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What astronomers worry about because of a problem with the stars is happening all the way

For the modern astronomer, satellites are just part of life. Currently, more than 2,000 active people revolve around the Earth, and the most intelligent minds in space photography have managed to develop tricky ways to remove random flights from their space images.

But there is Starlink. The first stages of the SpaceX plan to launch up to 42,000 satellites, to provide the Earth with full Internet coverage, have currently covered 122 objects; after the first big launch in May, astronomers were worried.

Now there was a second launch, and their fears really began to come true.

Early in the morning of November 18, at the Cerro Tololo Inter-American Observatory (CTIO) in northern Chile, a trace from the recently launched Starlink satellites flew overhead, completely filling the image captured by the Dark Energy camera (DECam).

Each of these dashed lines in the image below is a Starlink satellite.

Starlink DEcam new launch train(Cliff Johnson / Clara Martinez-Vazquez / DELVE Survey)

With about 40 images of the Small and Large Magellanic Clouds, the SpaceX StarX satellite train came into view of the camera about 90 minutes before sunrise, shining brightly in the early morning sunlight and for five minutes to get out of the scope of the telescope.

"Wow! I'm shocked, ”wrote CTIO astronomer Clara Martinez-Vazquez on twitterShe noted that there were 19 satellite tracks, which is much larger than a regular satellite.

Although most of the time the satellites will be dark in the night sky (which still creates some problems), immediately after sunset or in the early morning when the sky is still black, sunlight can still hit satellites, making them visible like on fantastic astronomical telescopes, and on ordinary old binoculars.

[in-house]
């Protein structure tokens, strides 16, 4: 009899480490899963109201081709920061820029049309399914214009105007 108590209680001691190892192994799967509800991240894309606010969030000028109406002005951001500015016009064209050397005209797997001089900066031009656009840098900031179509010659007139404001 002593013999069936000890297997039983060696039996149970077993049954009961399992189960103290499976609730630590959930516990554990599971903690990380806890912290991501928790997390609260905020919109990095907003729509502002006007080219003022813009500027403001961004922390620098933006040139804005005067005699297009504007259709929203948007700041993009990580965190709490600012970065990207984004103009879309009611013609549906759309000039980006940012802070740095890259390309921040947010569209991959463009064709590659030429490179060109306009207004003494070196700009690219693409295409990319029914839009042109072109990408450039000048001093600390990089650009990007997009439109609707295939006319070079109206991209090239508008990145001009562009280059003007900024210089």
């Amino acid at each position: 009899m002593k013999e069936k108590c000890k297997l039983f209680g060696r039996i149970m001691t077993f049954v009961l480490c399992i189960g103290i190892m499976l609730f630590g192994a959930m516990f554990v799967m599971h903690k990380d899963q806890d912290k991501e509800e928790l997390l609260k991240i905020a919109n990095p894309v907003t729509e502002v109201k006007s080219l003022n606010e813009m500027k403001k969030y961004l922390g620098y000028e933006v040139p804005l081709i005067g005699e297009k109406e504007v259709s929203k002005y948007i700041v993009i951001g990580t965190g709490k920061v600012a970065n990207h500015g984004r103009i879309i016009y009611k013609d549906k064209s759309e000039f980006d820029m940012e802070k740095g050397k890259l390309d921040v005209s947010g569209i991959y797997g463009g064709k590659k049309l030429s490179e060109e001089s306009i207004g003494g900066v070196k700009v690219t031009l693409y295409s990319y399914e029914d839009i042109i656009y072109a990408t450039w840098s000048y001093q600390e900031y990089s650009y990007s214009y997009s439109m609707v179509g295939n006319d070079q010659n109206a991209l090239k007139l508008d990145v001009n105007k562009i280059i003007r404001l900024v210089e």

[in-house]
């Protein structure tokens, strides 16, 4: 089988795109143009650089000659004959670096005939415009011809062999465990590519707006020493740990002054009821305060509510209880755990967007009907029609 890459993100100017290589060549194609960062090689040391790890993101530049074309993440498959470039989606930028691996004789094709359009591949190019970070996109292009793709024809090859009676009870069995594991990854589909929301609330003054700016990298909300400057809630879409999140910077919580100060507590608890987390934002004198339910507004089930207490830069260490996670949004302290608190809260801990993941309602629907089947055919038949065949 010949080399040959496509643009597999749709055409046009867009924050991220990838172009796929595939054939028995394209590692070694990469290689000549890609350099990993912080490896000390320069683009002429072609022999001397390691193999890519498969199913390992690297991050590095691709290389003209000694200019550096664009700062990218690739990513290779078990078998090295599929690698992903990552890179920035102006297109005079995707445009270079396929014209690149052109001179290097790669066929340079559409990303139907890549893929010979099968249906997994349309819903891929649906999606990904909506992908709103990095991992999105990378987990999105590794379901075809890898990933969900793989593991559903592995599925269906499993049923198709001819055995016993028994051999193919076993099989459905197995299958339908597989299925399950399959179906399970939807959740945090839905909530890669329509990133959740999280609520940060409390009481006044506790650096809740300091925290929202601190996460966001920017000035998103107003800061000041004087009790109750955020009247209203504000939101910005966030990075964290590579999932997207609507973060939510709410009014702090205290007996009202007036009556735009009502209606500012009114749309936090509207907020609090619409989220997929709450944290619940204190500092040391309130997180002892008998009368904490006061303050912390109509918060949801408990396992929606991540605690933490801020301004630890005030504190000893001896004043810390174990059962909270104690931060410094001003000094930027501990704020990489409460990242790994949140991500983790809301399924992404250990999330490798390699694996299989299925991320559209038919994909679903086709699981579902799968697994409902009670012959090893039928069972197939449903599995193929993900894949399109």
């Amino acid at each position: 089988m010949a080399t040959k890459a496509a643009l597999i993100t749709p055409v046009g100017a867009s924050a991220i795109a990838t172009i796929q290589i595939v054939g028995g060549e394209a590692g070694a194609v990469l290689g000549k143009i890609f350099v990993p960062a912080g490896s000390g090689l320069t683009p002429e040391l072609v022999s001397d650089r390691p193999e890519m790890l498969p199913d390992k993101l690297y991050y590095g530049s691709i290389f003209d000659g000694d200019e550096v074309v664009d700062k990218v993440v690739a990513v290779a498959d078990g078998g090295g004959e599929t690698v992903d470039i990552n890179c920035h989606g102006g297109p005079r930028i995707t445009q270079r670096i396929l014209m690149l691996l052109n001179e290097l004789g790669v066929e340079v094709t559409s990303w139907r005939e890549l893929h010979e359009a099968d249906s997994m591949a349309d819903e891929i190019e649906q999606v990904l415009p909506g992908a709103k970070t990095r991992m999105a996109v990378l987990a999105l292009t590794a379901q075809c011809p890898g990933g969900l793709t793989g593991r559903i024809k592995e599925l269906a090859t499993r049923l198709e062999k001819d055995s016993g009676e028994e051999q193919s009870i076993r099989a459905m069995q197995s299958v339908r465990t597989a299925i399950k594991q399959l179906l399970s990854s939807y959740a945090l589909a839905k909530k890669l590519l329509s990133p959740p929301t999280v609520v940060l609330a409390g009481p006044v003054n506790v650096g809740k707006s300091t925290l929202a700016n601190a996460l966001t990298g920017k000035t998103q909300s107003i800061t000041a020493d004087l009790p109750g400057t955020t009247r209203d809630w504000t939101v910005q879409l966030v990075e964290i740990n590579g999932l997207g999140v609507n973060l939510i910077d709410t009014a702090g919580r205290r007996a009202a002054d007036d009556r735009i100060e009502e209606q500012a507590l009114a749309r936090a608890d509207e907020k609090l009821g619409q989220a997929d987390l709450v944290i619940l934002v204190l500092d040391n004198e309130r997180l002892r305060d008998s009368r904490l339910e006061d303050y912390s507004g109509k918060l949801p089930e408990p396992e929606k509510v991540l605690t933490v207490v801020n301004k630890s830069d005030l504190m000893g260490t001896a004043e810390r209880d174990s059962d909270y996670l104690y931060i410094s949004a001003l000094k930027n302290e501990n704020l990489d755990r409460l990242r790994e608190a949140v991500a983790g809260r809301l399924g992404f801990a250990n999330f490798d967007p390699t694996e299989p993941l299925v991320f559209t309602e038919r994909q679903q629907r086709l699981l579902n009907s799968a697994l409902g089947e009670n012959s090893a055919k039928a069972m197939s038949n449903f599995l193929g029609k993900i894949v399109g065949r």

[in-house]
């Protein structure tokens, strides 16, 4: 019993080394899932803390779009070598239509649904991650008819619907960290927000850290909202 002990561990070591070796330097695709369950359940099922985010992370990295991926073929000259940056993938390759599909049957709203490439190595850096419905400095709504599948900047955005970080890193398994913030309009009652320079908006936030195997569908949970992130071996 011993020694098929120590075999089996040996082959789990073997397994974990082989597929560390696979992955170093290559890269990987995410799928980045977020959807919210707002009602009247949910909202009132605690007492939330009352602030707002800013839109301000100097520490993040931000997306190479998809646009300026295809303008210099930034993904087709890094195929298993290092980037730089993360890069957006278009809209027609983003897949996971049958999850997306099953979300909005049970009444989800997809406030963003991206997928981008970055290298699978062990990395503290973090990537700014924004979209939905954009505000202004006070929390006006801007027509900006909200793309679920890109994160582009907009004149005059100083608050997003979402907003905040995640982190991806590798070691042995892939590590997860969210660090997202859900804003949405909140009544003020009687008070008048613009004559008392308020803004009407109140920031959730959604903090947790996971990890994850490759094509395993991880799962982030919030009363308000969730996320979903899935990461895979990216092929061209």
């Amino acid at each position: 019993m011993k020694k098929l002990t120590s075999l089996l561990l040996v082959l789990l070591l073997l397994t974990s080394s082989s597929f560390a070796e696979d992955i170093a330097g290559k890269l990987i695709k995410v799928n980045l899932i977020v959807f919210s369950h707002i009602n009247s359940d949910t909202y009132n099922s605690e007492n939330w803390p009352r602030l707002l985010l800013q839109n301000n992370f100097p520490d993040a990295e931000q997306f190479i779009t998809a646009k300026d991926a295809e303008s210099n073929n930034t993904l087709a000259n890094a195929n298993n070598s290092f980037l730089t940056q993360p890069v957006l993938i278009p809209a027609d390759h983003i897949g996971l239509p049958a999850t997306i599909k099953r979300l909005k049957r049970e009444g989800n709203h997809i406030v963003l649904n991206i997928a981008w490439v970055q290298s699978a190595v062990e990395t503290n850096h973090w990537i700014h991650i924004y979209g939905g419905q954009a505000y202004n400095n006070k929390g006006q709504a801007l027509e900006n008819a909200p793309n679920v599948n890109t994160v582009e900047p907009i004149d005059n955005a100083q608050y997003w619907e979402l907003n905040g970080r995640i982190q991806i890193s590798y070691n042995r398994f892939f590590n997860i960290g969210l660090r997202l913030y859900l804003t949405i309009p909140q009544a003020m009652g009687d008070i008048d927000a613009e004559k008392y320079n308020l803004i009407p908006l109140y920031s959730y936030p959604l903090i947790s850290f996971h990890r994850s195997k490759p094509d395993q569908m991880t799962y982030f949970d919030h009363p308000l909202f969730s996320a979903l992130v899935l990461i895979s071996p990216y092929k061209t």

“These things are so big that when they are lit by the sun, they are bright enough to take anything from binoculars and more,” said Forbes Sis Bassa of the Netherlands Institute of Radio Astronomy.

And astronomers are not impressed. As we reported earlier, they raised some serious issues with Starlink. First, there will be many such objects in orbit that can significantly affect how astronomers can see and listen to the sky.

“A complete constellation of Starlink satellites is likely to mark the end of terrestrial microwave radio telescopes that can scan the sky for faint radio objects,” said Alan Duffy, an astronomer at Swinburne University, in an interview with ScienceAlert in May after the first launch of Starlink satellites.

The second batch of 60 Starlink satellites was launched a little over a week ago on November 11, so they have not yet reached their final working height – but this height is expected to be lower than for the first batch.

Sky watchers also find that Starlink is more reflective than other satellites. If thousands of additional satellites were no longer a problem in their own right, then that they are very shiny, this is just another thing that makes astronomers pull their hair.

Astronomers can remove traces from their images when Starlink appears before their eyes, but most of the information used by scientists is contained in raw images, and not in the beautiful photographs that we see. In addition, one is to remove one satellite trace from the image, and the other to delete 19.

So far, some people are coping with this by making fun of Elon Musk from SpaceX on social networks.

How astronomers and SpaceX will resolve these conflicting needs is not yet known, but if two more launches are planned this year, it is likely that this will not be the last time we hear about this problem.

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